pulse till saucy in a vitamix or food processor and set aside. the yield is enough for several servings of pasta, but you can also add some into a viniagrette, or mix some in with ricotta cheese and slather it on a bageutte… endless uses, really. also, i know garlic is included in virtually every pesto recipe, and without it, it’s not really pesto. but. i think it’s too strong for this dish. plus it makes my tummy hurt. if you want to add a clove, go for it.

while the spaghetti is cooking, put the peas in the steamer basket over the boiling water for a couple minutes and then straight into an ice bath. (a little cheat so you don’t have to wash two pots!) drain the cooked pasta, reserving 1/2 cup of the pasta cooking water. toss with several spoonfuls of the pesto and as many peas and kumquats as you want per serving. you can add some pasta water if it needs loosening up. i do this part all off the heat, as cooking the pesto turns the lovely green color kind of brown and not as appetizing looking. add a little extra grated parmesan cheese, some fresh chopped mint, and eat. it is light, zingy, and delicious.

i used the fresh egg pasta recipe from the cookbook The Glorious Pasta of Italy, by Domenica Marchetti. it was divine, but obviously boxed or store-bought fresh would be as well.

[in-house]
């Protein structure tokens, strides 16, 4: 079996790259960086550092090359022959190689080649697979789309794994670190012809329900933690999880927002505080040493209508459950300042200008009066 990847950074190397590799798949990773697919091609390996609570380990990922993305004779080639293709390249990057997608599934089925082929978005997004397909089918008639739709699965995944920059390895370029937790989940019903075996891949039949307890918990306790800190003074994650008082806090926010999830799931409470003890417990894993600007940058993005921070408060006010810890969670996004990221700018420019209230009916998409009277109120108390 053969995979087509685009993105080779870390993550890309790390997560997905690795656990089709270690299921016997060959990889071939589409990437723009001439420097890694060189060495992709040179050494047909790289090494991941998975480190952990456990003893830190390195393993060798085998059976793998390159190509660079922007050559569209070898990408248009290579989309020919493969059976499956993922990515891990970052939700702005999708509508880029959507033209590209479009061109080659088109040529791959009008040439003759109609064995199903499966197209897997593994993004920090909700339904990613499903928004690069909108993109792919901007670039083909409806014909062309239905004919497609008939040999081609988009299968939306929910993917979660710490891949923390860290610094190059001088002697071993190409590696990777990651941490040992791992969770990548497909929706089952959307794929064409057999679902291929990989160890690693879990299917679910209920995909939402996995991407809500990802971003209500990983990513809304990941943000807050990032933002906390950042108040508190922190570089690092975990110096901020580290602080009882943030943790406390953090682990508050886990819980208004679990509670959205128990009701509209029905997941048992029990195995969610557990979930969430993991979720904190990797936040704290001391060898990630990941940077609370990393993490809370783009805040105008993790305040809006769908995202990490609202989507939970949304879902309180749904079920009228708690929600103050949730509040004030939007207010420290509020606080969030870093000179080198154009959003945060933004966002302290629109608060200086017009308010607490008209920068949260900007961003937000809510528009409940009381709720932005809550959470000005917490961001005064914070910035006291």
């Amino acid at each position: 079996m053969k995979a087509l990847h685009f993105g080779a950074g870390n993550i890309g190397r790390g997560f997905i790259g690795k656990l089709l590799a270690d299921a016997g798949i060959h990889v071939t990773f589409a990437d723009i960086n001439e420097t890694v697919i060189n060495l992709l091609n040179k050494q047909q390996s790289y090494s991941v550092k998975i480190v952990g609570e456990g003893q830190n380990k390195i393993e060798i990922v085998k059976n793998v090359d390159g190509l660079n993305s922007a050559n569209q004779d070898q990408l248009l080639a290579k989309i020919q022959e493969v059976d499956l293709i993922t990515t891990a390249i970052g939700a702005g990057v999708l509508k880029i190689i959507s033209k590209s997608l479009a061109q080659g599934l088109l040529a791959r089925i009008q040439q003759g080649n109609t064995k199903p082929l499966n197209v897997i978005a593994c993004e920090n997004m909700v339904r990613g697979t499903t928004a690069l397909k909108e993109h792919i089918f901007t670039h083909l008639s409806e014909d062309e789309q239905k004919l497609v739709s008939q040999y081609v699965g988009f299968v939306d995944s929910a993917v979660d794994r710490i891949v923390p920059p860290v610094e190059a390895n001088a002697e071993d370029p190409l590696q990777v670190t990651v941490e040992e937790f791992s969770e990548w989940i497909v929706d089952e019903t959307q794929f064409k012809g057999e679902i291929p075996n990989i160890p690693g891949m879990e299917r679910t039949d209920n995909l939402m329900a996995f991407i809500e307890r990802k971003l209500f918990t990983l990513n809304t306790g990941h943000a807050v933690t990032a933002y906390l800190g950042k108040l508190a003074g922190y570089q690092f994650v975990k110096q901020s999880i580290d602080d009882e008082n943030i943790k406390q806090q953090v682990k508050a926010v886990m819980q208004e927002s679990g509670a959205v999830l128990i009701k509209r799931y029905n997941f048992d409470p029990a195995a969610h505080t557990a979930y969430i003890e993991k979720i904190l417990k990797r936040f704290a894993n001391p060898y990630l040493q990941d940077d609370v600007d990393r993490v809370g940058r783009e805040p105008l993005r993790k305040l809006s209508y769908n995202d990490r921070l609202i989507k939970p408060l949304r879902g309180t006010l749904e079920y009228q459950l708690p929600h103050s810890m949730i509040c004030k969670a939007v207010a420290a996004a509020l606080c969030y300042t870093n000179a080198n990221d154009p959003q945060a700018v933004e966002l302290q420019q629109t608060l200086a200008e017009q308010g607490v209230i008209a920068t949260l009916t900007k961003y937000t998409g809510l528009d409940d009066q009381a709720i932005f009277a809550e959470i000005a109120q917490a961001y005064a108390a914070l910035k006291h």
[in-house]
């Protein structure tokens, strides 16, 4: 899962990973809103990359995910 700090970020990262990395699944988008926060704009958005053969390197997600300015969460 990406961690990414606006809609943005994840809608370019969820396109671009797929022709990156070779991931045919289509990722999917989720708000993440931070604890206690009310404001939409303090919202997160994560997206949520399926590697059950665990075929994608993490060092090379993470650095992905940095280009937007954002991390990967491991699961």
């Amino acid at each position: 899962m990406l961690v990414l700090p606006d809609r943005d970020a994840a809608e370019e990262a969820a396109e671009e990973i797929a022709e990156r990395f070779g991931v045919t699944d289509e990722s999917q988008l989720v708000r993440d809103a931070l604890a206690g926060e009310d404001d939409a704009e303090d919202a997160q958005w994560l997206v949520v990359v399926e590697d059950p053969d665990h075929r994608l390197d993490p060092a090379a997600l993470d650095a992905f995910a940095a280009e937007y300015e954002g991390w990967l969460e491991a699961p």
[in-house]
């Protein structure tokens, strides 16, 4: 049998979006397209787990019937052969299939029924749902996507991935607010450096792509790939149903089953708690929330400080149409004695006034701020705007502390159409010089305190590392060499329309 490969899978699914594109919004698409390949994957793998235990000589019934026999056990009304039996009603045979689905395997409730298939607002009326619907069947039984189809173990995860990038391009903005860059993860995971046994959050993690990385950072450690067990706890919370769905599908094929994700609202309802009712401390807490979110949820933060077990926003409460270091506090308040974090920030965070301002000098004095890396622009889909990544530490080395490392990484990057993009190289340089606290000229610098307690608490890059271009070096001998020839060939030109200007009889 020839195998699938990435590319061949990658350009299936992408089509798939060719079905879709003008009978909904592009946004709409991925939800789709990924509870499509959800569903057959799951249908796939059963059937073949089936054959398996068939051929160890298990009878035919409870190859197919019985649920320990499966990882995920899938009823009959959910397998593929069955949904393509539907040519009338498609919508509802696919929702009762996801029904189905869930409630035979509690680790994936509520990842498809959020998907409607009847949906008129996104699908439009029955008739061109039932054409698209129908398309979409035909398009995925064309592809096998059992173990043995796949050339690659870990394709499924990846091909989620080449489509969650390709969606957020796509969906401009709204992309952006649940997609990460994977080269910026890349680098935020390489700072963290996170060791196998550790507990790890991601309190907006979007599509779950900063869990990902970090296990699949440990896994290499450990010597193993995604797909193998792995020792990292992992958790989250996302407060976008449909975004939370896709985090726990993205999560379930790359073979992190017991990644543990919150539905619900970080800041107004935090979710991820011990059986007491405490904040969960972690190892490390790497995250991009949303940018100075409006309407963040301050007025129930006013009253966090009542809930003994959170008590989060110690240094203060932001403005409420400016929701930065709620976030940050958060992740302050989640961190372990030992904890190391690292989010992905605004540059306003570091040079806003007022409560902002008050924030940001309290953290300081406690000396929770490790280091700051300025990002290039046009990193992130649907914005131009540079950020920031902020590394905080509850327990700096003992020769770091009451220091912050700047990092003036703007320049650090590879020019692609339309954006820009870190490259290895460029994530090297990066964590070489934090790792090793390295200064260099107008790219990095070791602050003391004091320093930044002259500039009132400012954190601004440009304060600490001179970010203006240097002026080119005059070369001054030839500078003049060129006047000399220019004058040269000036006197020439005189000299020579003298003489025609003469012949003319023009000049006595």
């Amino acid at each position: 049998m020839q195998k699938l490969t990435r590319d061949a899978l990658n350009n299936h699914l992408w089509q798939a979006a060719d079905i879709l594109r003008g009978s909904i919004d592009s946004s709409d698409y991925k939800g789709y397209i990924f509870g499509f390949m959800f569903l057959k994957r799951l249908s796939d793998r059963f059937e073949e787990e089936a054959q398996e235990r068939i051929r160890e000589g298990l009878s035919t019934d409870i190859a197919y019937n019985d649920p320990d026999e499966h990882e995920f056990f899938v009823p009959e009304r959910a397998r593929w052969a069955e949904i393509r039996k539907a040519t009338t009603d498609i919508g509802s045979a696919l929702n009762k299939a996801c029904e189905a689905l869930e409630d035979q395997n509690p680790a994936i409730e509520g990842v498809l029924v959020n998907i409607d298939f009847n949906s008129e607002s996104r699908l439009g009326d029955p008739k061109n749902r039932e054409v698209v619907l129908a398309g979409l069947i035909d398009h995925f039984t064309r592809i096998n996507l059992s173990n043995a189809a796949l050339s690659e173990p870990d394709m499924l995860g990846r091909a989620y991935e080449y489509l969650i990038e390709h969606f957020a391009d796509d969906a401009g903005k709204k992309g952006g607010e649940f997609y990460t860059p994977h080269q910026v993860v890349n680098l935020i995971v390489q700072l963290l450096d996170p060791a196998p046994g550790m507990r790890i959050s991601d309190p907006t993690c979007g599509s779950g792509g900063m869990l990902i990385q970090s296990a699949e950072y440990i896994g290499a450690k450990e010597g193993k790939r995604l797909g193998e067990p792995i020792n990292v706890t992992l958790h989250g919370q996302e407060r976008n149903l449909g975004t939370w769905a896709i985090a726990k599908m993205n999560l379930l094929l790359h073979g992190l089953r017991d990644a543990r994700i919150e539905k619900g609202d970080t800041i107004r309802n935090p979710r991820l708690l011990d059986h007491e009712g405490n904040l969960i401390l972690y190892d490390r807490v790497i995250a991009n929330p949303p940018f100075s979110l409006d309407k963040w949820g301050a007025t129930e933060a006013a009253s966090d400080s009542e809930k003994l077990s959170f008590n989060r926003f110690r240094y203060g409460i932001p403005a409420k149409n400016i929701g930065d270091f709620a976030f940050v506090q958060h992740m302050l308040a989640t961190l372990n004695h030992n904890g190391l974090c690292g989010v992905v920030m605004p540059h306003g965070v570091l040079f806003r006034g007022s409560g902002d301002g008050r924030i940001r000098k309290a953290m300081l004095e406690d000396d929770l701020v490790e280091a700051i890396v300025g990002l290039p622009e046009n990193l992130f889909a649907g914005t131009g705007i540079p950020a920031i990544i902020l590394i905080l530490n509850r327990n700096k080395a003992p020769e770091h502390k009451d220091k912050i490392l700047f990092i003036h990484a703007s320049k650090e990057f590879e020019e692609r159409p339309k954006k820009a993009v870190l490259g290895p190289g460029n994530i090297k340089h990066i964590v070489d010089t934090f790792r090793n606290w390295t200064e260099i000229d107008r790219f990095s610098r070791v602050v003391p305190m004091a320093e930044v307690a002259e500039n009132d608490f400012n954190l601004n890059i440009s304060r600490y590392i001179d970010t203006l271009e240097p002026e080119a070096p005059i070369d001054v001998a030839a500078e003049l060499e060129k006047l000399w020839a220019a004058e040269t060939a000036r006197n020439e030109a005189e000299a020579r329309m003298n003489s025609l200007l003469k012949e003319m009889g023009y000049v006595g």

(photos by laura kinsey for

make it/ illustrated: ramp pesto

bkp_rampshere’s a special treat that i’m really excited to share! i’m teaming up with my friend and amazing artist erin mcgill to bring you an illustrated version of the occasional “make it” post. first up is a tasty ramp petso… eat it on this, eat it on that, eat it on everything – while you can, of course. these babies are almost at the end of their springtime run.

i love erin’s artwork – from animals to food to streetscapes, she manages to capture something truly delightful. i hope you will look forward to seeing her work here as much as i am! recipe for ramp pesto below…

bkp_ramppesto (recipe and images provided by erin mcgill. see more of her work here, or follwer her on twitter: @wallcojr)

make it: chia chocolate pudding

bkp_5_6_13_chiachocpudding1i’m not normally much of a chocolate person but i do have a taste for it once in a while. i’ve been trying to cut back on sweets, too, but i don’t think this really counts as anything to feel bad about. unlike the pudding that comes in a little disposable cup and has absolutely zero nutritional value, this version actually brings something to the party – lots of protein, natural sweeteners, and, it’s dairy free. i like it better than the real thing.


chia seed chocolate “pudding”

add 1/2 cup filtered water to 2T chia seeds. let it sit and thicken for about 10 minutes, transfer to the vitamix, and add:

1 cup raw unsalted cashews, 5 or 6 dates, (remove the pits!), 1T unsweetened cocoa powder, 1T maple syrup or agave nectar, 1t vanilla. start with 1/2 cup of coconut milk (or almond milk) and pulse, adding more milk to achieve desired consistency. i usually add about 1 cup of the milk total. also, if you like a stronger chocolate flavor, you can add another tablespoon of the cocoa powder.